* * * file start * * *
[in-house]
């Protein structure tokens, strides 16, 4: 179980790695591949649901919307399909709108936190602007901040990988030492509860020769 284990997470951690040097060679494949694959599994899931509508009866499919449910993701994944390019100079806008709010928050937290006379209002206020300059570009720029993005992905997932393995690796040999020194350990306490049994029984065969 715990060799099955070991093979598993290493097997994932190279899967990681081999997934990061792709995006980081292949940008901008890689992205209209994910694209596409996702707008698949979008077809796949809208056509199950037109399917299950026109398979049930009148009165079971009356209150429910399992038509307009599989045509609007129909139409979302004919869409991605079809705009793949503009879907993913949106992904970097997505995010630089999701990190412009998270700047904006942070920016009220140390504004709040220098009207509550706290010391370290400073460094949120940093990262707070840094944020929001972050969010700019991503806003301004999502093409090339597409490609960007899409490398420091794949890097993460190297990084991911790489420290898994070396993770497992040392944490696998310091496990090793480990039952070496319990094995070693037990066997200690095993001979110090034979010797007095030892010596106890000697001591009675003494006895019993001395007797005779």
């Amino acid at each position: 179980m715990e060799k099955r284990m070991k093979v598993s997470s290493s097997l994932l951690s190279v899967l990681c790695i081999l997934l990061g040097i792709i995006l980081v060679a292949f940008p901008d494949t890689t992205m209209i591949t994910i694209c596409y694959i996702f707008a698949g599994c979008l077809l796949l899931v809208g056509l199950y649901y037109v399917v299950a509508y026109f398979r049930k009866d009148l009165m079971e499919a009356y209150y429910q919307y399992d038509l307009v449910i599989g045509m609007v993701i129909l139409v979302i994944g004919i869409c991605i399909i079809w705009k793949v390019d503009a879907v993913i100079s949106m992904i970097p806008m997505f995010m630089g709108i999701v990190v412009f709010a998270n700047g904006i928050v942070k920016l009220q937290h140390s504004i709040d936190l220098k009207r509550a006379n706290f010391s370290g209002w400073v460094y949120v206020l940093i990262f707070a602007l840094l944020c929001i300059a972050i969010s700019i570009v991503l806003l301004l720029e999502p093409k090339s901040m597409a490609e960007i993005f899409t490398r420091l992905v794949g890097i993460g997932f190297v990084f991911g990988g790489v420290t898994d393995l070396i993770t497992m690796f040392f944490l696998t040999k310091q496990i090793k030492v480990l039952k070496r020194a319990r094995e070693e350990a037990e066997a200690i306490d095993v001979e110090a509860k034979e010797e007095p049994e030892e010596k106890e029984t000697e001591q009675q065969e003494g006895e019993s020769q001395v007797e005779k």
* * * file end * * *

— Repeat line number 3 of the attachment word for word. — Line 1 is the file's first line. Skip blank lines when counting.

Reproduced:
């Amino acid at each position: 179980m715990e060799k099955r284990m070991k093979v598993s997470s290493s097997l994932l951690s190279v899967l990681c790695i081999l997934l990061g040097i792709i995006l980081v060679a292949f940008p901008d494949t890689t992205m209209i591949t994910i694209c596409y694959i996702f707008a698949g599994c979008l077809l796949l899931v809208g056509l199950y649901y037109v399917v299950a509508y026109f398979r049930k009866d009148l009165m079971e499919a009356y209150y429910q919307y399992d038509l307009v449910i599989g045509m609007v993701i129909l139409v979302i994944g004919i869409c991605i399909i079809w705009k793949v390019d503009a879907v993913i100079s949106m992904i970097p806008m997505f995010m630089g709108i999701v990190v412009f709010a998270n700047g904006i928050v942070k920016l009220q937290h140390s504004i709040d936190l220098k009207r509550a006379n706290f010391s370290g209002w400073v460094y949120v206020l940093i990262f707070a602007l840094l944020c929001i300059a972050i969010s700019i570009v991503l806003l301004l720029e999502p093409k090339s901040m597409a490609e960007i993005f899409t490398r420091l992905v794949g890097i993460g997932f190297v990084f991911g990988g790489v420290t898994d393995l070396i993770t497992m690796f040392f944490l696998t040999k310091q496990i090793k030492v480990l039952k070496r020194a319990r094995e070693e350990a037990e066997a200690i306490d095993v001979e110090a509860k034979e010797e007095p049994e030892e010596k106890e029984t000697e001591q009675q065969e003494g006895e019993s020769q001395v007797e005779k």